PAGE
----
Mining & Minerals

By applying unique solutions to increase the safety and longevity of our environment.

25MGD Sinkhole Leak Grouting

The Job

An underground minerals mine started to lose up to 8VF per day of mine due to water infiltration. Investigation of an adjacent stream uncovered multiple sinkholes which had opened up where the stream crossed a fault. Two sinkholes were adjacent to bridge abutments of a public road, which served as the sole access for multiple homes and farms.

The Challenge

Mine personnel started to self-perform chemical grout in some of the sinkholes. Due to the slow rate of grout installation relative to the water flow, the self-performed grouting was unsuccessful.

Due to endangered fish habitats within the stream, cementitious grouts weren’t allowed, and any chemical grouts needed to be certified for potable water use.

The Solution

CJGeo mobilized two polyurethane grouting crews in the third week of the Covid-19 pandemic to the site. To facilitate safe access to the site, all grouting was performed from aerial platforms reaching out over the work area.

During the grouting process, multiple additional sinkholes opened up; CJGeo would seal one sinkhole, and an adjacent soil filled feature would blow out. Super sacs of aggregate were dropped in the sinkhole throats to fill the bulk of voids, and then polyurethane grouting was performed below the super sacs.

Using nearly 50,000 pounds of CJGrout 35NHV61, CJGeo was able to slow the leaks to the point where no additional sinkholes formed, and the mine’s pumps were able to dewater the facility.

Coal Pier Sinkhole Grouting

The Job

With an annual throughput capacity of 48 million tons, Norfolk Southern’s Pier 6 at Lamberts Point in Norfolk, Virginia is one of the largest coal trans-loading facilities in the world. As an around-the-clock facility built around precision logistics, there’s little tolerance for disruption or downtime.

The Challenge

When two sinkholes opened up at the end of Pier 6 adjacent to the bulkhead, railroad personnel reached out to an onsite maintenance contractor. Steel plates were installed to provide temporary protection while a long-term solution could be implemented.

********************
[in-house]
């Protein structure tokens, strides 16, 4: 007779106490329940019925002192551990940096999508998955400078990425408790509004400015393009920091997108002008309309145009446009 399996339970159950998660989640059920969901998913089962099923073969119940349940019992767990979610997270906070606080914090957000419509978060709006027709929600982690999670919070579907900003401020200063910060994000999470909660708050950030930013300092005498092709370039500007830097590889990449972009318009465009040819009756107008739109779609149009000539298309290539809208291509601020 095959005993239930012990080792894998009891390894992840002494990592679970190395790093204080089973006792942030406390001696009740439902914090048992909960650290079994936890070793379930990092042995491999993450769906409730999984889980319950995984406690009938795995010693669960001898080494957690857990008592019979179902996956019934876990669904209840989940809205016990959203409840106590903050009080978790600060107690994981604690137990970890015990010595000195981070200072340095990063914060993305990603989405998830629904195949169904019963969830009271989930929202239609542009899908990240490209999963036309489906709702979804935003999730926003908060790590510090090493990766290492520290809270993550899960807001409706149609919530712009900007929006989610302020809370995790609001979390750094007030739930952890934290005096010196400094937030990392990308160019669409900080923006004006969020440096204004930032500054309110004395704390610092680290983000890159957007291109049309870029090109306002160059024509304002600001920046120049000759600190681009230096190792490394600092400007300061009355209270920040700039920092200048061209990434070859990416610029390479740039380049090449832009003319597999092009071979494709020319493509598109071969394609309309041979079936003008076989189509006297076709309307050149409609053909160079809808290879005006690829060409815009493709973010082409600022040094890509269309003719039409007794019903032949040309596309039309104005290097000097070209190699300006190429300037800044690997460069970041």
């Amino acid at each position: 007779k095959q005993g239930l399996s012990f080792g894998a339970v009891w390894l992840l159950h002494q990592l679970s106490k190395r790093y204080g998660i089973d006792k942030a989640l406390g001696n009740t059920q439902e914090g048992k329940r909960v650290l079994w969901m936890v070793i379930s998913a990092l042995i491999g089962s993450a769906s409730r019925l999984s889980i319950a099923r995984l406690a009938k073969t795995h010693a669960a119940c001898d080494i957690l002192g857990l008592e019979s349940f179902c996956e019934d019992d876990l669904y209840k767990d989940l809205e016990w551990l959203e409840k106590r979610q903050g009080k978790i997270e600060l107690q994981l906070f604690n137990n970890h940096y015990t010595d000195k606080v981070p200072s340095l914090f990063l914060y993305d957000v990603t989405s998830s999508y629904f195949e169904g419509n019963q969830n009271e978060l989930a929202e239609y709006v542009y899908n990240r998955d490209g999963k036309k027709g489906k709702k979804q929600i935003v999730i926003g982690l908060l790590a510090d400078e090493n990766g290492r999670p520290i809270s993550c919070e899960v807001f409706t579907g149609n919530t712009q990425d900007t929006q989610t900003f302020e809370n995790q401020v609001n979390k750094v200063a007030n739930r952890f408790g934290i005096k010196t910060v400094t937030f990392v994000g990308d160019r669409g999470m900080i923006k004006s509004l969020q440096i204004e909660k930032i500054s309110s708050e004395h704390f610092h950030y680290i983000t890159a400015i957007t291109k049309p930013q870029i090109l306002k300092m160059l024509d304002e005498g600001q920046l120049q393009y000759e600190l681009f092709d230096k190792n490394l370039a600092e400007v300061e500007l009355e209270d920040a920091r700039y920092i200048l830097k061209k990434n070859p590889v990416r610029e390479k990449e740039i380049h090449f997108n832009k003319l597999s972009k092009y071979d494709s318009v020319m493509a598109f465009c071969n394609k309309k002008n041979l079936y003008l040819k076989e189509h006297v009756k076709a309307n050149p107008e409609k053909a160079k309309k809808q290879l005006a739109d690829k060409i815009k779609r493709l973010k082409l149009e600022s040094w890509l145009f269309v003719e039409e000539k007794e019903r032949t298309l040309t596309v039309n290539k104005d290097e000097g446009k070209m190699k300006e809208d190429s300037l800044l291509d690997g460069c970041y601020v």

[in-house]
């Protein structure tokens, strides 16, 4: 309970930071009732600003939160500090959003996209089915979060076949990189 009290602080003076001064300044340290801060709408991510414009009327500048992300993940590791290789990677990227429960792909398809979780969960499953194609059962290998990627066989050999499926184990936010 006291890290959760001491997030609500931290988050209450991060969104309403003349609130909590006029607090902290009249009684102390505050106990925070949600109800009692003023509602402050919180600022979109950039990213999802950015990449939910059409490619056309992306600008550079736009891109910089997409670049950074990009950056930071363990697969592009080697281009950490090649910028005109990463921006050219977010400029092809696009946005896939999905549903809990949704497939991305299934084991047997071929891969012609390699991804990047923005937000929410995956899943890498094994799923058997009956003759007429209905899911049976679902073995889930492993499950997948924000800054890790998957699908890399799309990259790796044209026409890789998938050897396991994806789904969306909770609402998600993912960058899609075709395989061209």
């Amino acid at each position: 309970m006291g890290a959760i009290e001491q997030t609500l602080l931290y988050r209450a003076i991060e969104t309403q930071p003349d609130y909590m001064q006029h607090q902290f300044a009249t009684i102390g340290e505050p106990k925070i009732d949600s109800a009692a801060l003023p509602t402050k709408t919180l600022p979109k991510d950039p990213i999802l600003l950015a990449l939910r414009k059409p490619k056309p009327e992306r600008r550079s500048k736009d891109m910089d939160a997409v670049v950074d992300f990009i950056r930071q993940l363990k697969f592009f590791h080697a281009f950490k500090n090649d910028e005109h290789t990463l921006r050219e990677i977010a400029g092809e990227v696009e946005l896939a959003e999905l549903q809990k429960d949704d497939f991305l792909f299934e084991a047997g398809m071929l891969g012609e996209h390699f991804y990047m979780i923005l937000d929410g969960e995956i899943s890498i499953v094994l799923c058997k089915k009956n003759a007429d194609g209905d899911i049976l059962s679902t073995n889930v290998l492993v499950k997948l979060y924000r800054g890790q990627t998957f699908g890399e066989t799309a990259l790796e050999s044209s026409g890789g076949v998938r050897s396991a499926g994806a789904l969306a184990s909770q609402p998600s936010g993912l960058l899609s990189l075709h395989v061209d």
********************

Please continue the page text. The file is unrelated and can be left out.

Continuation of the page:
The Solution

CJGeo performed DCP testing at the site in order to quantify the depth of voids below the pavement adjacent to the sinkholes. The DCP testing showed that in addition to large voids visible from the sinkholes immediately below the pavement, there were large pockets of voids down to 15’ below the surface. 

CJGeo crews then used CJGrout 35NHV61, a hydro insensitive, NSF-certified geotechnical polyurethane to fill all voids and restore stability to the area. The grouting work took five hours onsite to install 3400 pounds of material, with zero disruption to operations.

Acid Drainage Grouting

The Job

A 72″ CMP stream diversion pipe under a coal stockpile at a coal mine in West Virginia was experiencing acidic water infiltration. This was causing bypassed stream water to become acidic, so regulators required all of the stream flow to be pumped to treatment ponds and treated. This was expensive, and the flow volume was greater than the design capacity of the treatment system.

The Challenge

Access was quite challenging; the pipe was either 700LF or 1300LF from the nearest access points to the farthest grouting location. Additionally, the infiltrating water was pH 2.

The Solution

CJGeo recommended a hydrophobic prepolymer chemical grout with an extensive performance history in high acidity environments. CJGeo crews sealed a combination of 20 joint leaks and point infiltration sources using the prepolymer chemical grout.